11 July 2017

Guangxi’s brand-new arcology

Remember that classic DOS game by Maxis, SimCity 2000? Unfortunately, its game mechanics may have made it out to be a glorified advertisement for the Laffer Curve and supply-side œconomics, but it did indeed feature some interesting social science-fictional concepts. One of these, a ‘future technology’ which became available as a reward after your city reached a certain threshold of population, was the arcology.

The concept of the arcology itself – a neologistic mishmash of ‘architecture’ and ‘œcology’ – belongs to High Modernism (Frank Lloyd Wright’s utopian Broadacre City has been considered a spiritual forerunner of the arcology concept), but the concept was floated specifically to combat some of the major ills of Modern design – especially the waste and pollution associated with suburbs. In an arcology, the architectural design itself is deployed specifically to increase population density, reduce sprawl, make lived spaces more compact and accessible, and ameliorate or eliminate the harmful impacts of human habitation on the environment. Theorists associated with the arcology include Frank Lloyd Wright, Buckminster Fuller and (most famously) Paolo Soleri.

Arcology as a concept worked its way into dystopian literature and film, also – including William Gibson’s Sprawl series and the Philip K. Dick-derived Blade Runner. SimCity 2000 itself, though, billed the arcology as something of a ‘city within a city’, a ‘futuristic self-contained [city] where a huge population is all contained in one building’. Up until now, though, most ‘arcology’ projects have been experimental high-density developments in existing traditional cities, as opposed to the gigantic, steely, glimmering Blade Runner-esque constructions of the science-fictional imagination, whether utopian or dystopian.

But the government of China is apparently considering building an arcology after the futuristic, utopian model, following the utopian intentions and principles of Wright and Soleri, in the city of Liuzhou, Guangxi Province, designed by Stefano Boeri: plans for this project were unveiled last week. Forest City features buildings which are designed to support greenery, generate its own energy and ultimately reduce air pollution; and it really is meant to be a standalone city. The project will be surrounded by farmland. ‘The Forest City was created as a scalable development following a petal formation. Each petal, which caters to a population of 20,000, can be scaled to include five petals in a single region, forming a flower-like formation centered on communal green space. All buildings would be covered in trees and greenery to help suck tons of carbon out of the atmosphere, pump oxygen into the air, and provide soothing habitat to both humans and native fauna.’ Boeri himself describes his project thus:
What they [Chinese developers] have done until now is simply to continue to add new peripheral environments to their cities. They have created these nightmares – immense metropolitan environments. They have to imagine a new model of city that is not about extending and expanding but a system of small, green cities.
I have to say that I like and approve of the intentions of this project: I’m not a fan of suburban sprawl either, of the air pollution and environmental destruction that inevitably accompanies it, or of the denatured, atomising effect sprawl has on our communities. I approve, as indeed many other conservative urbanists approve, of Boeri’s idea of urban spaces being an intimately-connected network of small, green built spaces. Having lived for three years in China – in two cities where living spaces were contained in six-storey Soviet-looking concrete blocks painted various garish shades of pink, orange and yellow, and severed by multi-lane streets from places of work, making even walking commutes a chore – I must confess that some fresh architectural principles, tending toward compactness and a conviction that ‘small is beautiful’, could do wonders in a number of places. And, of course, this is another thing that will put the already breathtakingly-beautiful and sublime Guangxi Province on the map, and preserve further what makes the province special. At the same time, I think there will be and are particular problems associated with the idea of arcology as China is pursuing it.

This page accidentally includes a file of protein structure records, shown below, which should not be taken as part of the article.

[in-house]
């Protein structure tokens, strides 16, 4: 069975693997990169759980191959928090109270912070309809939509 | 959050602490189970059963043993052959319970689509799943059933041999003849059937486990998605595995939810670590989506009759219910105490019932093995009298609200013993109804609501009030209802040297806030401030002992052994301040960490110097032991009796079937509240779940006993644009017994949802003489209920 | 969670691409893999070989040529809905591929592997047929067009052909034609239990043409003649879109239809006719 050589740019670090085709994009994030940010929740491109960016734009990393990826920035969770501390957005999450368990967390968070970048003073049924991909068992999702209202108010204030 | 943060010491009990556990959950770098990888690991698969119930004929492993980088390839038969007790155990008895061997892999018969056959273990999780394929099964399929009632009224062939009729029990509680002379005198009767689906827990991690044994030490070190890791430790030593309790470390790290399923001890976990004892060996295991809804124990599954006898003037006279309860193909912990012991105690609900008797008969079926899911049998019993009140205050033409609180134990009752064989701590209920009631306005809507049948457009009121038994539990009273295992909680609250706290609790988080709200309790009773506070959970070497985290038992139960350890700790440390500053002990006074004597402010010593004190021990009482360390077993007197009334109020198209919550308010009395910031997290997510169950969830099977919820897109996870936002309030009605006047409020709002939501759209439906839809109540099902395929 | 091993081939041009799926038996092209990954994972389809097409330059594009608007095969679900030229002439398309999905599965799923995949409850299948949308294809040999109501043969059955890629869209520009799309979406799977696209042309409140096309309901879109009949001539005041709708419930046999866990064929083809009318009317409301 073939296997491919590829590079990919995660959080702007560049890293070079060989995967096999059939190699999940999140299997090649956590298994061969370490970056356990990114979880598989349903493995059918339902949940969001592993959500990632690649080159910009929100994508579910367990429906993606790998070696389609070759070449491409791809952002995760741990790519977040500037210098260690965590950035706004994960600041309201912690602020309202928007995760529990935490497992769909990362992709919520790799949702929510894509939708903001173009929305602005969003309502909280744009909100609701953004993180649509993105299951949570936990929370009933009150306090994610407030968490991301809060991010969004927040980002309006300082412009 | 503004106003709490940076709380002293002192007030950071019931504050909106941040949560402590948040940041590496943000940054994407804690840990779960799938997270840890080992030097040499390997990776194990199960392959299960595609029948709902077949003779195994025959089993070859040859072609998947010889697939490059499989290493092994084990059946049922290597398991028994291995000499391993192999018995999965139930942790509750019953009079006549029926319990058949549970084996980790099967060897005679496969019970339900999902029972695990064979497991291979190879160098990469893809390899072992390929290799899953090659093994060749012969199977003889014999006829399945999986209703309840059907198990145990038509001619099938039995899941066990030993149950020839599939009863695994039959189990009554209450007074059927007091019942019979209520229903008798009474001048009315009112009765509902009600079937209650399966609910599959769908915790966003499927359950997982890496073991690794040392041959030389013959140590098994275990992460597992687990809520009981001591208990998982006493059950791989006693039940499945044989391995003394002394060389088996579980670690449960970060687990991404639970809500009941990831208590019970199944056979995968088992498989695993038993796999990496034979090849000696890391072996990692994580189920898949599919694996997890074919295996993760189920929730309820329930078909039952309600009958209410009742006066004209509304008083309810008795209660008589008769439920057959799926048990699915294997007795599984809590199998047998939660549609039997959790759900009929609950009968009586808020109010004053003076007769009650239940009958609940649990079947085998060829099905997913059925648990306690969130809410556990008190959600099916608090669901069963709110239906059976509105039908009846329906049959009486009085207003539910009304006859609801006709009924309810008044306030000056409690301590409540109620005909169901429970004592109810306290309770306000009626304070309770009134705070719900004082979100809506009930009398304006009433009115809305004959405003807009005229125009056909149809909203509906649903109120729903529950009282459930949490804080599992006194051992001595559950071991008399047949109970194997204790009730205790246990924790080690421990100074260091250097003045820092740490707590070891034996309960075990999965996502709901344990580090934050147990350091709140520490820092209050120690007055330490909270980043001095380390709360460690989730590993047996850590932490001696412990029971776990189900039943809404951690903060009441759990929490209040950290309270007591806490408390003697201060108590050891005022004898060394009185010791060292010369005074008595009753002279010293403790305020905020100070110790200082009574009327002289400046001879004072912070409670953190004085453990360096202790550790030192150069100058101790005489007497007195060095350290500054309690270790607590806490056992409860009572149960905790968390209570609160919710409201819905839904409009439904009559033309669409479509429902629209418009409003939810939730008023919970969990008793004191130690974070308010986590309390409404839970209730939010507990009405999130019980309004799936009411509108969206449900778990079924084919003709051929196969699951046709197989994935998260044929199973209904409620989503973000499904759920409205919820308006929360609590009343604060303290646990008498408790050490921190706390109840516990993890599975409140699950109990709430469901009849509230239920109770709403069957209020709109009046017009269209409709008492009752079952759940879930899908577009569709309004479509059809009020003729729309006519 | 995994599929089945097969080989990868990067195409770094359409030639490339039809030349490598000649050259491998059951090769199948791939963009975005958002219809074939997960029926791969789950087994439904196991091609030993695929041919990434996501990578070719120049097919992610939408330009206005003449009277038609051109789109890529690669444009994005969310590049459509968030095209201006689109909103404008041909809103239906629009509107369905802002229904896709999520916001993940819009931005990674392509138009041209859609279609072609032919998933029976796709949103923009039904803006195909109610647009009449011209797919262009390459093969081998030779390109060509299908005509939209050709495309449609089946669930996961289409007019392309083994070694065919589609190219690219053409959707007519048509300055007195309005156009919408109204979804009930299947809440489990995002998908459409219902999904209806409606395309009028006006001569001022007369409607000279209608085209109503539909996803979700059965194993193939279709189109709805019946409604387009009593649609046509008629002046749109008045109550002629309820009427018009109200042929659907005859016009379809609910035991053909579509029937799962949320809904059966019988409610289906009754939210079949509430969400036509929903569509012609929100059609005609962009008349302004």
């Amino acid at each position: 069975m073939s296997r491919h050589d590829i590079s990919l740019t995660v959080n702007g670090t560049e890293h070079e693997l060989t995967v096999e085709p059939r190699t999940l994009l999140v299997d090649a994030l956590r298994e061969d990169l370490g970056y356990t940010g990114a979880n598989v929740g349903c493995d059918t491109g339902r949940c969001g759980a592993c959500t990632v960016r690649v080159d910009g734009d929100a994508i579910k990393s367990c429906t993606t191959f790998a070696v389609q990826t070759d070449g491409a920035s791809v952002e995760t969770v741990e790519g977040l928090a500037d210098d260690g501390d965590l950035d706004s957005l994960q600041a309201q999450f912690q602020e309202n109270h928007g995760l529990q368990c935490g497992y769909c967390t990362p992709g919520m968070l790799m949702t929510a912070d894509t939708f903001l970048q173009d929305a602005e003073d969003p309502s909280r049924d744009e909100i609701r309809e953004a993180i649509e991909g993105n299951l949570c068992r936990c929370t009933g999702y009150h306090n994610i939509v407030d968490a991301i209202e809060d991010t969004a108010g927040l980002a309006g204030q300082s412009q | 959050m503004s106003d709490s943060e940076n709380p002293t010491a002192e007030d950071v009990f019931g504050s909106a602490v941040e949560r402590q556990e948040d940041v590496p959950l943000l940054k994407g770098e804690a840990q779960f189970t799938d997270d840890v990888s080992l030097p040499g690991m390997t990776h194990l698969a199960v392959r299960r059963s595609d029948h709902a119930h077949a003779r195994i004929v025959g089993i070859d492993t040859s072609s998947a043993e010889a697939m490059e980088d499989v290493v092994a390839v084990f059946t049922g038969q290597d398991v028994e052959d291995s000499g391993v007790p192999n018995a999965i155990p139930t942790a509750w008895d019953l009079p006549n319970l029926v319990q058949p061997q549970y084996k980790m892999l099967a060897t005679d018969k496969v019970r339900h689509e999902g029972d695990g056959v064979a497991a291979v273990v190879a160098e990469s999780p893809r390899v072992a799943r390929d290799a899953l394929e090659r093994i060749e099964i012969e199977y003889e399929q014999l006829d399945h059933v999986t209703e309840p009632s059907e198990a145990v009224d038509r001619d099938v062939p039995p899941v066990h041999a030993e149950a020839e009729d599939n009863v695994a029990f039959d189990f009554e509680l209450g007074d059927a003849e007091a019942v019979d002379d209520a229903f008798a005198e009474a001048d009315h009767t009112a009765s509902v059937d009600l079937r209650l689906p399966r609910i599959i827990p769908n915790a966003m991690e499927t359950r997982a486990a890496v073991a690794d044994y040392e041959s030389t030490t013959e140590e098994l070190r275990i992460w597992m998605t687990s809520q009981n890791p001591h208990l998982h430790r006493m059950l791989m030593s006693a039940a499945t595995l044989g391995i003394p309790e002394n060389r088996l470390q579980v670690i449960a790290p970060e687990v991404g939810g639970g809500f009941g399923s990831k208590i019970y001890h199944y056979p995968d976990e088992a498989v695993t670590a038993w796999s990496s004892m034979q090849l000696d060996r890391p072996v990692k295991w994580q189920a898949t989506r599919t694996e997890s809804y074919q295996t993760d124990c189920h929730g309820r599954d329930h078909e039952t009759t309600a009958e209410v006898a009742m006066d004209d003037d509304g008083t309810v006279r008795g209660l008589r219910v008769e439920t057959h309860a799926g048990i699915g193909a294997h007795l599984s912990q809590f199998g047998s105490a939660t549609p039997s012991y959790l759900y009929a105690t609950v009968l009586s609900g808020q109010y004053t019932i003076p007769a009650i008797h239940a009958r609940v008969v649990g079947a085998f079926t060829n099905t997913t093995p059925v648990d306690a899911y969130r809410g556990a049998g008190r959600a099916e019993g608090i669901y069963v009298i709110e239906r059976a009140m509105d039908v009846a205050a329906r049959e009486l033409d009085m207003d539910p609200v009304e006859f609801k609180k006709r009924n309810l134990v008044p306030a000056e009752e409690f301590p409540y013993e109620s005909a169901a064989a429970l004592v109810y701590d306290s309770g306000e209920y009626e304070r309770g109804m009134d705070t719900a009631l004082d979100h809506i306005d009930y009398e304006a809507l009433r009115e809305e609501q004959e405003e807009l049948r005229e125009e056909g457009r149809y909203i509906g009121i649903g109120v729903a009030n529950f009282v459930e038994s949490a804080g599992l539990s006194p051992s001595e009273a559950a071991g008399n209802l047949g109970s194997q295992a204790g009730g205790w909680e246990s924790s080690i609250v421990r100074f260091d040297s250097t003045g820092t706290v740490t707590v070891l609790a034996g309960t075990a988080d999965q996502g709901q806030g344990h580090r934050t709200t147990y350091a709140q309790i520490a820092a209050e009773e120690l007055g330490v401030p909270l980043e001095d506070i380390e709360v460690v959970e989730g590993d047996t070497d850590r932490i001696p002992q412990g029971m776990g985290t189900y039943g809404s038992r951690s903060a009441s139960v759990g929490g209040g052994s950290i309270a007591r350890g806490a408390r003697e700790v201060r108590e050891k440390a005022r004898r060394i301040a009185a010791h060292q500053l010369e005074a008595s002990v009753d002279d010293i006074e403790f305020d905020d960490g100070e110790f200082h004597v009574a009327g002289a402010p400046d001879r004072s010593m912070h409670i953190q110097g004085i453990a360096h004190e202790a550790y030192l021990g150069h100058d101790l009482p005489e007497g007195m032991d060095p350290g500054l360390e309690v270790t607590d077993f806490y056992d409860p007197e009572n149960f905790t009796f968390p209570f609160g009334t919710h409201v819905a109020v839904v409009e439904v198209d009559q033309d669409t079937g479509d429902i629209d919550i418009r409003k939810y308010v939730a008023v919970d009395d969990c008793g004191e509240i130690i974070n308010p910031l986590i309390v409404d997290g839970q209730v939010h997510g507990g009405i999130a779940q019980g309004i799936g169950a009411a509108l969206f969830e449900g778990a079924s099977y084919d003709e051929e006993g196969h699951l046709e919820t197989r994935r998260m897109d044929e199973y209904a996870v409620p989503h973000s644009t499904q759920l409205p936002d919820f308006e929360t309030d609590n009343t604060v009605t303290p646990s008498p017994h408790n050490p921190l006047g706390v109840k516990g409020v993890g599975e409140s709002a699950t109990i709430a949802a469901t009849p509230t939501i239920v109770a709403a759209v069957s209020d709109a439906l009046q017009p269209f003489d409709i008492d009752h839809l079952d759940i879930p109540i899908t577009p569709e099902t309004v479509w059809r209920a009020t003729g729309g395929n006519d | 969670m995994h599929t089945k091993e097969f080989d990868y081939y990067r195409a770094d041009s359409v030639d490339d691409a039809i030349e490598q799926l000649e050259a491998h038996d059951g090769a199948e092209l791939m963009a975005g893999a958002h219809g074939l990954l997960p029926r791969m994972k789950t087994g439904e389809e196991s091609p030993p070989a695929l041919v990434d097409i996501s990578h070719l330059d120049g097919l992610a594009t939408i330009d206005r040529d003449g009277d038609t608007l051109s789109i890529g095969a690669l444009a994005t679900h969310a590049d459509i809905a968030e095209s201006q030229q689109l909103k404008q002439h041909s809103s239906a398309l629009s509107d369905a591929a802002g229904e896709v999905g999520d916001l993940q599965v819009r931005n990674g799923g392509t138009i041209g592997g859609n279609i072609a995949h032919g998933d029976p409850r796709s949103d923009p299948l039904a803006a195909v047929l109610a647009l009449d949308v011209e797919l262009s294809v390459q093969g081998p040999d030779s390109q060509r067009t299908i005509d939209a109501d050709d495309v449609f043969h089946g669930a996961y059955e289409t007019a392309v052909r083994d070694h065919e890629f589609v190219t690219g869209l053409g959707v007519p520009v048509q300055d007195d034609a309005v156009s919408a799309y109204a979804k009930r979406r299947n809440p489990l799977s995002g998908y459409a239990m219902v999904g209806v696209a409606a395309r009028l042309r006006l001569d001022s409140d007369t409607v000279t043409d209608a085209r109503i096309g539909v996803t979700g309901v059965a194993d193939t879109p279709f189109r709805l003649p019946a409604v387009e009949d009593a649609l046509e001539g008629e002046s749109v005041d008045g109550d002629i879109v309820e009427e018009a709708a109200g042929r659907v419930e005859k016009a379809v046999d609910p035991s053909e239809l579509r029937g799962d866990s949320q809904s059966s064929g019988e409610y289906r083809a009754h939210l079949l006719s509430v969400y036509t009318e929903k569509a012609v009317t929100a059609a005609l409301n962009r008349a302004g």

The great big glaring question with many new developments in China, of course, is who precisely is going to live there, and how will they be drawn there? China is facing a demographic crisis and has already begun overbuilding in many places – this is a problem Boeri acknowledges, but one which seems to cut against his own project as much as the architectural ‘nightmare’ he seeks to supplant. The second question is: what precisely is wrong with the elder architectural traditions in China, and especially the architecture of the siheyuan? Extended families, even as many as four generations and including more than one ‘nuclear’ family, lived in compact, self-contained urban units centred on a common-use courtyard for centuries before Western architectural principles began to spread, particularly after the Xinhai Revolution of 1911. Could these older principles be adapted to building ‘new urbs’ in China, rather than adopting the possibly overplanned utopianism of the arcology?

China’s unique population, property-use and pollution problems do present opportunities for unique solutions, and it is not a surprise that both the government and private actors would be drawn to ideas like Soleri’s and Boeri’s to confront them. It will certainly be interesting to see what comes of the Forest City of Liuzhou. But perhaps a note of caution and a hint at other alternatives is what China could use at this point.

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